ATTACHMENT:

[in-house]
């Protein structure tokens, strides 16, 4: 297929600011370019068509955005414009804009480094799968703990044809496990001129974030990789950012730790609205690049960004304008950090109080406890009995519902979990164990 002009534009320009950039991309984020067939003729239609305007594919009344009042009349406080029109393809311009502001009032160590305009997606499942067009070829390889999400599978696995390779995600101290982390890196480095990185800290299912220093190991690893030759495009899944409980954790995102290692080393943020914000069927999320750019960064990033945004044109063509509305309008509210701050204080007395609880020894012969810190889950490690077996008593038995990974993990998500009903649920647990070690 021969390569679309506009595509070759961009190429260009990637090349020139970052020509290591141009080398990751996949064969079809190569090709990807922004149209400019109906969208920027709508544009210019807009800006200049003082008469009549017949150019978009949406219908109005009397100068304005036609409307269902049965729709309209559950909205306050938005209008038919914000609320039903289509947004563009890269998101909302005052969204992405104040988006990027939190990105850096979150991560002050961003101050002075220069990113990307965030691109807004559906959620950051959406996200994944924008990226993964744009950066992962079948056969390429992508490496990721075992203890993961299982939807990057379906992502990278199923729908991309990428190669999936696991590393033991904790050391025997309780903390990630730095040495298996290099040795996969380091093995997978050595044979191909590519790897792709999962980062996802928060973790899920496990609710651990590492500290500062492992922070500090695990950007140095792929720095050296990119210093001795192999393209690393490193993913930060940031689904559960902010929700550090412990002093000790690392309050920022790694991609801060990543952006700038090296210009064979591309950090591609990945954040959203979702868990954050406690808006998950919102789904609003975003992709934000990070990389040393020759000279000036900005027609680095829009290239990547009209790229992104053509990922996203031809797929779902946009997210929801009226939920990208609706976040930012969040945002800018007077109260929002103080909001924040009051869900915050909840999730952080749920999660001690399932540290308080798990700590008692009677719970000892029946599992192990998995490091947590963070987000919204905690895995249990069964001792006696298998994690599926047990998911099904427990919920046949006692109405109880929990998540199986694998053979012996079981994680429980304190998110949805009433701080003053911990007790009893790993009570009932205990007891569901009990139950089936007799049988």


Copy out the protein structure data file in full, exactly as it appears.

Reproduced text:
[in-house]
């Protein structure tokens, strides 16, 4: 297929600011370019068509955005414009804009480094799968703990044809496990001129974030990789950012730790609205690049960004304008950090109080406890009995519902979990164990 002009534009320009950039991309984020067939003729239609305007594919009344009042009349406080029109393809311009502001009032160590305009997606499942067009070829390889999400599978696995390779995600101290982390890196480095990185800290299912220093190991690893030759495009899944409980954790995102290692080393943020914000069927999320750019960064990033945004044109063509509305309008509210701050204080007395609880020894012969810190889950490690077996008593038995990974993990998500009903649920647990070690 021969390569679309506009595509070759961009190429260009990637090349020139970052020509290591141009080398990751996949064969079809190569090709990807922004149209400019109906969208920027709508544009210019807009800006200049003082008469009549017949150019978009949406219908109005009397100068304005036609409307269902049965729709309209559950909205306050938005209008038919914000609320039903289509947004563009890269998101909302005052969204992405104040988006990027939190990105850096979150991560002050961003101050002075220069990113990307965030691109807004559906959620950051959406996200994944924008990226993964744009950066992962079948056969390429992508490496990721075992203890993961299982939807990057379906992502990278199923729908991309990428190669999936696991590393033991904790050391025997309780903390990630730095040495298996290099040795996969380091093995997978050595044979191909590519790897792709999962980062996802928060973790899920496990609710651990590492500290500062492992922070500090695990950007140095792929720095050296990119210093001795192999393209690393490193993913930060940031689904559960902010929700550090412990002093000790690392309050920022790694991609801060990543952006700038090296210009064979591309950090591609990945954040959203979702868990954050406690808006998950919102789904609003975003992709934000990070990389040393020759000279000036900005027609680095829009290239990547009209790229992104053509990922996203031809797929779902946009997210929801009226939920990208609706976040930012969040945002800018007077109260929002103080909001924040009051869900915050909840999730952080749920999660001690399932540290308080798990700590008692009677719970000892029946599992192990998995490091947590963070987000919204905690895995249990069964001792006696298998994690599926047990998911099904427990919920046949006692109405109880929990998540199986694998053979012996079981994680429980304190998110949805009433701080003053911990007790009893790993009570009932205990007891569901009990139950089936007799049988």